Trip through the history of Seochon

by - May 22, 2017

We just did an amazing walking tour through the free service provided to visitors in Seoul. The tour took us through the area known as Seochon, which consists of traditional Korean homes, modern art galleries and some older Japanese homes.
The Seochon village is located to the west of Gyeongbokgung Palace, which you can't miss at Gwanghamun. It was home to the middle class during the Joseon Dynasty and some of Korea's most important modern cultural figures. It's surprising that the middle class referred to doctors, engineers and diplomats, who are now upper class.
We met at the Gyeongbokgung Station and went behind an alleyway and came to the site of the Tongui-dong Baeksong (White Pine Tree).

This is a historical tree, or what remains of it. You can basically see a thick trunk, where once a baeksong (white pine tree) stood in the neighborhood of Tongui. Now, only a few of this variety of pine tree grow in Korea, and this particular baeksong was once the largest in the country and was designated as a natural monument. It was destroyed in a typhoon after which it was sadly, no longer a natural monument.  Next to the tree was a painting by a famous artist.
After that, we went through the Tongui-dong village. The Tongui-dong Hanok Village was a traditional Korean village in Seochon was home of several famous historical figures including "Gyeomjae" Jeongseon and "Chusa" Kim Jeonghee during the Joseon Dynasty; and painters Yi Jung-seop and Yi Sang-beom and poets Yun Dongju and Yi Sang in modern times. Most of the remaining hanok are "gaeryang hanok", which were largely constructed after the 1910s according to a government housing plan.

There are parts of this area that have been converted into commercialized areas, but the neighborhood, as a whole, retains its traditional aesthetic. There are some quaint homes converted to cafes and bistros.  The village also lies at the base of the Inwang Mountain, which isn't particularly high, as it is green.

Continue further and you will see one of Korea’s traditional markets, with some delicious food.  Tong-in Market, lies outside the Sechon village, and you can sample a wide selection of Korean cuisine, from dubu buchim (pan fried tofu) to various types of jeon (savory pancakes). You can buy tokens for 5,000 won.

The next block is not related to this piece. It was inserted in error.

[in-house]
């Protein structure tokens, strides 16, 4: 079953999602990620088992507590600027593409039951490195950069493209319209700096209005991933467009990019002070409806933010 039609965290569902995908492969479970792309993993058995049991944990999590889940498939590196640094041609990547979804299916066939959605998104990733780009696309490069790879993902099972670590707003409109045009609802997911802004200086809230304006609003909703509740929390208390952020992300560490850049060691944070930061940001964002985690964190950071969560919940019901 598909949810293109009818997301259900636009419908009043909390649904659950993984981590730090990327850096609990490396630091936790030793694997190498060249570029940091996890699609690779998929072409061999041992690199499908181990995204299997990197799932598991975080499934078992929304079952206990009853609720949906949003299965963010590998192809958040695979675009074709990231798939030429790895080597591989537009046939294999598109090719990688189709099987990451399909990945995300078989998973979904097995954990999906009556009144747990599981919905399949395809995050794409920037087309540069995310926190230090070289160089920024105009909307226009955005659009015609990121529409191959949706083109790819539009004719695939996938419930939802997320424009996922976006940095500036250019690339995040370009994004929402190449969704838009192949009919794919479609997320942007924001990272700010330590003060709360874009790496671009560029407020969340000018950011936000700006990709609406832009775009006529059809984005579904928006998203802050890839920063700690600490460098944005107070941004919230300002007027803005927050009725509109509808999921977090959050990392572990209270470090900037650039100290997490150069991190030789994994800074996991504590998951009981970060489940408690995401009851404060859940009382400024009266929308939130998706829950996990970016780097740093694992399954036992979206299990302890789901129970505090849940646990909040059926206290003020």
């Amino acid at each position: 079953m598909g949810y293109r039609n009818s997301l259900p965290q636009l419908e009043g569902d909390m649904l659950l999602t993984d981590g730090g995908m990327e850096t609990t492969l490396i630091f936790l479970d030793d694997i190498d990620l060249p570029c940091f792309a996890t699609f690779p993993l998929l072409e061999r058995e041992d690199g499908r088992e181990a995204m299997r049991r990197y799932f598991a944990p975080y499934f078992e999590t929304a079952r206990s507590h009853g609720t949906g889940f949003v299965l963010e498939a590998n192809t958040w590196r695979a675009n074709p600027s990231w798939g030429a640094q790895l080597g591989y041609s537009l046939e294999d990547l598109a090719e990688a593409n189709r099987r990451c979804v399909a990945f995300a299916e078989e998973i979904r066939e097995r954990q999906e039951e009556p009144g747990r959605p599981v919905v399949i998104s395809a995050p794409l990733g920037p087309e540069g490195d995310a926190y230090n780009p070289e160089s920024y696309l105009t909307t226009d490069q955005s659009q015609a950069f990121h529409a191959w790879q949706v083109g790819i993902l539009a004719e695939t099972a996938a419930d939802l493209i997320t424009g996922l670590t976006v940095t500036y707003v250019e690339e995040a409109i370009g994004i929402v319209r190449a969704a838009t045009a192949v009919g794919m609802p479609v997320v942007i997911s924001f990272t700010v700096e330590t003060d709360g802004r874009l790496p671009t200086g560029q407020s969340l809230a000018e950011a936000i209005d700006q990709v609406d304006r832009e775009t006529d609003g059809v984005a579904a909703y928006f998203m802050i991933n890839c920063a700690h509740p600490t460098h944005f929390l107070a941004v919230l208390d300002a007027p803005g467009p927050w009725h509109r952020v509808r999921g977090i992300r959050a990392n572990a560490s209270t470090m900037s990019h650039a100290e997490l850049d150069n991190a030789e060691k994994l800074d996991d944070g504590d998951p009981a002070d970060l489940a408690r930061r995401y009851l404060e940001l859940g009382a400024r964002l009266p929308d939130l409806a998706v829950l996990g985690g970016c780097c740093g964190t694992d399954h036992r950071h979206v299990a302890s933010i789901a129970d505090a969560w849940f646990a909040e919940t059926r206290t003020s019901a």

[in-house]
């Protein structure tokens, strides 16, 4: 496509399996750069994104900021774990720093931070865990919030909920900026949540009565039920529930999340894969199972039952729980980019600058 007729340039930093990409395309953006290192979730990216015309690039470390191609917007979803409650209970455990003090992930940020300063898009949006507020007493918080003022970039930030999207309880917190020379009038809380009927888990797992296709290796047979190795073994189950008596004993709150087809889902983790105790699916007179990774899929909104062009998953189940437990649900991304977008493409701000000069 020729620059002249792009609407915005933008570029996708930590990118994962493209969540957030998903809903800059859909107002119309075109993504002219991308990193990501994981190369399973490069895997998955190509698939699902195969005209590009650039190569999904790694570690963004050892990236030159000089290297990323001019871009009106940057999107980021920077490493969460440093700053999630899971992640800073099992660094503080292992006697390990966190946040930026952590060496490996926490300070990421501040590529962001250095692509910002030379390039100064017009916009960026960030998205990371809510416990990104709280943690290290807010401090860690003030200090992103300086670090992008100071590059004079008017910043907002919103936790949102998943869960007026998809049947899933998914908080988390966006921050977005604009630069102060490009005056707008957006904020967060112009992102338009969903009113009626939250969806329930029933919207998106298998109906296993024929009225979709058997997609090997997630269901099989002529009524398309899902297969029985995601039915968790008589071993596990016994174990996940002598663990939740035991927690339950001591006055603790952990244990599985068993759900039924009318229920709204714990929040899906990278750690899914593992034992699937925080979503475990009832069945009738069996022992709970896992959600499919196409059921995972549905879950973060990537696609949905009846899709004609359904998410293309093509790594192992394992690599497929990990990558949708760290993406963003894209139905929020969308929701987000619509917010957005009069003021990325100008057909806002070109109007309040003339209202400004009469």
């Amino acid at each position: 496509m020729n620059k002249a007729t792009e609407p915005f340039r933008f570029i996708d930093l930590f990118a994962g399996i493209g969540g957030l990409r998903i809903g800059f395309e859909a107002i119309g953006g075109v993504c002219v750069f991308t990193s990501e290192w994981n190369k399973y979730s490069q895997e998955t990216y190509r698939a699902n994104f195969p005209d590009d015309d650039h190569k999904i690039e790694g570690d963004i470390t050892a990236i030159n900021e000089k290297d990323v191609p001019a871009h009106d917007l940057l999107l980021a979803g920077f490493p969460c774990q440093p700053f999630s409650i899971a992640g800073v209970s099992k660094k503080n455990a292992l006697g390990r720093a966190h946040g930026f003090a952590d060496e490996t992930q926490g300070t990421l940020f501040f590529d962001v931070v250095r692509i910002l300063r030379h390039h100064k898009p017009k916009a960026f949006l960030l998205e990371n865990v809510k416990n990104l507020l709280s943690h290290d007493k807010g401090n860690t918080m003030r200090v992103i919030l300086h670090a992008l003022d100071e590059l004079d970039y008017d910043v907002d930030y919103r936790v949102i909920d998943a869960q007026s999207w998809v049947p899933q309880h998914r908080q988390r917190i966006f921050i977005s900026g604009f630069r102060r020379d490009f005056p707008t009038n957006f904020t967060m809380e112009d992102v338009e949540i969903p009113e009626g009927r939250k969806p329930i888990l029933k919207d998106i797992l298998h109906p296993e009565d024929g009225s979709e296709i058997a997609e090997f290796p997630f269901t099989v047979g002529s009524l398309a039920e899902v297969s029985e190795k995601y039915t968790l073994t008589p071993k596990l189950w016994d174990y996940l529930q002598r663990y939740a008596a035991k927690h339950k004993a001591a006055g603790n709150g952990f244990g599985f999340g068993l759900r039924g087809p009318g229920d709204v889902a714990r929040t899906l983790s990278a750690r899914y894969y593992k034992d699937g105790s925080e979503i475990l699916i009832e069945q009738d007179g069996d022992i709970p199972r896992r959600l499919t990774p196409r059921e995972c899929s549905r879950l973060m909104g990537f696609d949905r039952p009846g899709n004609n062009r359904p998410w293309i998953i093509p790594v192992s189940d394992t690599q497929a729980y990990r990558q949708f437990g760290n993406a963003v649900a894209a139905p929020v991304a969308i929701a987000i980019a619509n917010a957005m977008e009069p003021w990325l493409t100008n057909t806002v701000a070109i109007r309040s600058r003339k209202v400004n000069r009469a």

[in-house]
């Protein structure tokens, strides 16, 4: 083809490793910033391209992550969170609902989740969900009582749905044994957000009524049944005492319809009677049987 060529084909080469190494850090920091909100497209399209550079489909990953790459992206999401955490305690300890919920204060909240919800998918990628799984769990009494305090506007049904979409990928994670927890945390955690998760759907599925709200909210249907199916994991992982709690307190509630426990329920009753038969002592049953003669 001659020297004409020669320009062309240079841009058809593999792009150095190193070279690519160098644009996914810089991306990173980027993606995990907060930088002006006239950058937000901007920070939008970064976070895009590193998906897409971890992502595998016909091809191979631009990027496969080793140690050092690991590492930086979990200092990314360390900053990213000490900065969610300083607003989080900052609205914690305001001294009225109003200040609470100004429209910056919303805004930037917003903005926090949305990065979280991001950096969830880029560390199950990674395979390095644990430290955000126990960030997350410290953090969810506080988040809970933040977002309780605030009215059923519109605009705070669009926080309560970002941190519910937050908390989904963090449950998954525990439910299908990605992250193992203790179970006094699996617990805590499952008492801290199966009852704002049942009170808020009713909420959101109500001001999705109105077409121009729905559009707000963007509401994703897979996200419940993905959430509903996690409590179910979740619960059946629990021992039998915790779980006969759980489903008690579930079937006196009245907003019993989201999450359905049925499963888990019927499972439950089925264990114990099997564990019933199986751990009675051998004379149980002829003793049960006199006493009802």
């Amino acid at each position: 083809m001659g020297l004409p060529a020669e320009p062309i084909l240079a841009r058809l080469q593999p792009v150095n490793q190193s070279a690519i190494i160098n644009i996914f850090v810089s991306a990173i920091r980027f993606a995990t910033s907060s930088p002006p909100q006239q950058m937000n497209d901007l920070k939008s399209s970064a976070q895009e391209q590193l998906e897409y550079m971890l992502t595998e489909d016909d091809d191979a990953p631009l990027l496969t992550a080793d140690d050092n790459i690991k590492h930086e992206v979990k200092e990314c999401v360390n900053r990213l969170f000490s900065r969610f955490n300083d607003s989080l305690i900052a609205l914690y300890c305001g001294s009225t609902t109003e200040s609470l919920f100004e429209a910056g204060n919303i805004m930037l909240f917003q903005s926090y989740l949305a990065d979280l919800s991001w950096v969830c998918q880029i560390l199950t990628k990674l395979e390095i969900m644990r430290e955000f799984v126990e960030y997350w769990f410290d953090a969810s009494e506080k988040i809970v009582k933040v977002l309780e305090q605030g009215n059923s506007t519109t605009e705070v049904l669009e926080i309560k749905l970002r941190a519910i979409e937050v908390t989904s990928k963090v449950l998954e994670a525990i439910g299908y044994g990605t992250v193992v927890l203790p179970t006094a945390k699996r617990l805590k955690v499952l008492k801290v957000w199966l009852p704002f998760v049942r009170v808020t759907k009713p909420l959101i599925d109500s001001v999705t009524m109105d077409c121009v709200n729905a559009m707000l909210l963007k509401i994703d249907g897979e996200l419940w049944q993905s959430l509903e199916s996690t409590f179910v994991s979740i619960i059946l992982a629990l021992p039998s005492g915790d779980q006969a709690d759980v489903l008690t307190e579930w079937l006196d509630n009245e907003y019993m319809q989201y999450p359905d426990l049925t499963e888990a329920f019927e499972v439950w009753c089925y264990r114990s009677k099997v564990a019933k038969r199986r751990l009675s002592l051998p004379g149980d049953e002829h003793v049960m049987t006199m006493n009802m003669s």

We also came across the Park No-soo Art Museum, the impressive red-brick home of the renowned Korean painter Park No-soo. It was donated to Jongno District Office, along with his private collection, and since then, has since become a museum open to the public.

There is another well-known place we haven't visited because we don't like chicken soup. Its Tosokchon Samgyetang, a food place serving ginseng chicken soup. Its known to be khealthy, and made of young chicken, glutinous rice, gingko nuts, ginseng, garlic and jujube, as well as 30 different types of medicinal herbs and grain.On the other side of Seochon in Ogin-dong, there's a house tucked away at a cul-de-sac. This is the home of Lee Sang-beom. He was a landscape artist from (1897–1972).

We explored his journal and home, all well preserved.

We ended our trip at Sajik Park was built around the Sajikdan, a stone altar that was erected in 1395 by King Taejo, the founder and the first king of the Joseon Dynasty. It was built to worship the gods of the Earth and harvest and rites wishing for a good harvest were held regularly there.

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